This is a story of the biggest story of its day, a crime that set a high-water mark for depravity, an urban atrocity that caused existential hand-wringing for America’s biggest city.
It was a story that — over 30 years — changed from solid to liquid to gas, all but vanishing.
“When They See Us,” a four-part series premiering May 31 on Netflix directed by Ava DuVernay, is based on the lives of five men who were wrongfully convicted and sent to prison as teenagers for gang-raping and nearly killing Trisha Meili, a woman who was jogging in Central Park in 1989. Their convictions were vacated in 2002, and the city paid $41 million in 2014 to settle their civil rights lawsuit. Hated by one generation as brutalizers, they were hailed by the next as the brutalized.
In the series, these events are fictionalized, lightly but not trivially. With the license of imagination, it follows the boys as they turn to men, and opens interior spaces — personal torments, family turmoils, prison torture, the sustenance of odd friendships — to which daily journalism has little access, and in which it has scant interest.
Few crimes leave permanent marks on anyone other than the people involved. From its first moments, the Central Park case had been a global cultural phenomenon, its meaning debated and anguished over by urban scholars, politicians, ordinary citizens. A real estate developer, not widely known outside New York in 1989, used it for one of his earliest forays into civic affairs, placing full-page ads to proclaim his fury. “You better believe that I hate the people who took this girl and raped her brutally,” that developer, Donald J. Trump, said at a standing room-only news conference. “You better believe it.”
These boys were terror incarnate, a casus belli for the city, just as Iraq’s purported weapons of mass destruction would be years later for the nation. Both stories were wrong.
Fallibility runs in the human bloodline, and people from many quarters of public life had not done their jobs well, including journalists like me.
The attack had not been a gang rape, but almost certainly an assault carried out by a serial criminal acting on his own while the five boys were elsewhere in the park, an investigation by the Manhattan district attorney’s office concluded in 2002. It is a profound distinction. Bungling by the authorities had left the real author of the crime against Ms. Meili, a truly dangerous predator, on the street for months as he carried out a binge of raping, maiming and murdering across the Upper East Side of Manhattan. Ms. Meili was the second woman he raped and beat in the park that week.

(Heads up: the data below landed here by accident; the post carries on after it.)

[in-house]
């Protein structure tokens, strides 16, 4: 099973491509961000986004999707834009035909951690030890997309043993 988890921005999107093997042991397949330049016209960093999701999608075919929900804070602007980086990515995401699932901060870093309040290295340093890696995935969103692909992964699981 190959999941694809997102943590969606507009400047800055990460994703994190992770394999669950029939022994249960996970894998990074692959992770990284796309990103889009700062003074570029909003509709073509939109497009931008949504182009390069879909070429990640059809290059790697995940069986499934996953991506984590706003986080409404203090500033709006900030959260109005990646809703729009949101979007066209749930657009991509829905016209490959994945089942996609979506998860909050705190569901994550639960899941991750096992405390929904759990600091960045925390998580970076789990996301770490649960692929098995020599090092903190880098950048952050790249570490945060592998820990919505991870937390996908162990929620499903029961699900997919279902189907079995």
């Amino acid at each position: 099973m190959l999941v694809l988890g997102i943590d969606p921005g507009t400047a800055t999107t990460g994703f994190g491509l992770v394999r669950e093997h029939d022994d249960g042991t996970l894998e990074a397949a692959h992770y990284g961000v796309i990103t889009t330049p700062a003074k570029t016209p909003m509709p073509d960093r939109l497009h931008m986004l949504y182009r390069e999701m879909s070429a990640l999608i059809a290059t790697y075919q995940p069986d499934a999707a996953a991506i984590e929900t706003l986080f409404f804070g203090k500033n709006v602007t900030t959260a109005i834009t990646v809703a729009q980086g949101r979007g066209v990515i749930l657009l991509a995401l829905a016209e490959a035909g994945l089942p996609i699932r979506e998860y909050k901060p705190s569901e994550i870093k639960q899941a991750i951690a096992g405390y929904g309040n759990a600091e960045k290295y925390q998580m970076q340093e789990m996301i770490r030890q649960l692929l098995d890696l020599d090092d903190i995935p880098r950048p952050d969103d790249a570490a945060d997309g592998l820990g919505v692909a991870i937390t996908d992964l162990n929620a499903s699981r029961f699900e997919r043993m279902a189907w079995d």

Locking up those boys for a gang rape that had not happened but that most of society believed in was the same as planting a bomb in their lives that never stopped exploding. That story is told without blinking in “When They See Us,” and will enlighten even people who have followed these events.
I covered parts of the trials in 1990 for New York Newsday, and wish that I had been more skeptical and that I had shouted, rather than mumbled, the doubts I did express.
The enormity of what went wrong was first revealed to a broad audience in a 2012 documentary, “Central Park Five,” by Ken Burns, David McMahon and Sarah Burns. It also mapped the raw edges of the era and captured the textures of 1989 New York, a jolting sight. The city has molted and remade itself many times since.
The New York psyche — if there is such a thing — no longer dwells in that age of relentless crime. Fear cannot so easily crowd out evidence. The rapid evolution of DNA technology has demonstrated, time and again, how the righteous pursuit of truth can become warped. And the works of filmmakers like Ms. DuVernay, Mr. Burns and Henry Louis Gates Jr. have shown that the racial tropes of our past were not abandoned in ancient boneyards, but were poured into the concrete that modern America was built on.
“It’s more than anger,” Mr. Trump had said. “It’s hatred, and I want society to hate them.”
For a long while, he got his wish.
One spring day in 1989, the world awoke to news of a crime so soul-witheringly awful that it shocked even those who knew the New York City of that often ghastly era.